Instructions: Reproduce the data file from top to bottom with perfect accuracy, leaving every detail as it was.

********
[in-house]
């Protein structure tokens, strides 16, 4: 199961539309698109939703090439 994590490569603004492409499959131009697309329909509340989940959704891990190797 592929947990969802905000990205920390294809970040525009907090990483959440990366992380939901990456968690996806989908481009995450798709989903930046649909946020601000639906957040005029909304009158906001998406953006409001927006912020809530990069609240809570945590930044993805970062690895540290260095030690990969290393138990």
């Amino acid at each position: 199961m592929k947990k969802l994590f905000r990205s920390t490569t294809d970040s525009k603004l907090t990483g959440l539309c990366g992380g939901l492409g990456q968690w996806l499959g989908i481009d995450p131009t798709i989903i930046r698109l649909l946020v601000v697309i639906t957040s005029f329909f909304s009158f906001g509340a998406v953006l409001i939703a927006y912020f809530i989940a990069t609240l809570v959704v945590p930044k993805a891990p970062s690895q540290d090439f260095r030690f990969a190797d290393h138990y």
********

[in-house]
């Protein structure tokens, strides 16, 4: 199961539309698109939703090439 994590490569603004492409499959131009697309329909509340989940959704891990190797 592929947990969802905000990205920390294809970040525009907090990483959440990366992380939901990456968690996806989908481009995450798709989903930046649909946020601000639906957040005029909304009158906001998406953006409001927006912020809530990069609240809570945590930044993805970062690895540290260095030690990969290393138990």
């Amino acid at each position: 199961m592929k947990k969802l994590f905000r990205s920390t490569t294809d970040s525009k603004l907090t990483g959440l539309c990366g992380g939901l492409g990456q968690w996806l499959g989908i481009d995450p131009t798709i989903i930046r698109l649909l946020v601000v697309i639906t957040s005029f329909f909304s009158f906001g509340a998406v953006l409001i939703a927006y912020f809530i989940a990069t609240l809570v959704v945590p930044k993805a891990p970062s690895q540290d090439f260095r030690f990969a190797d290393h138990y």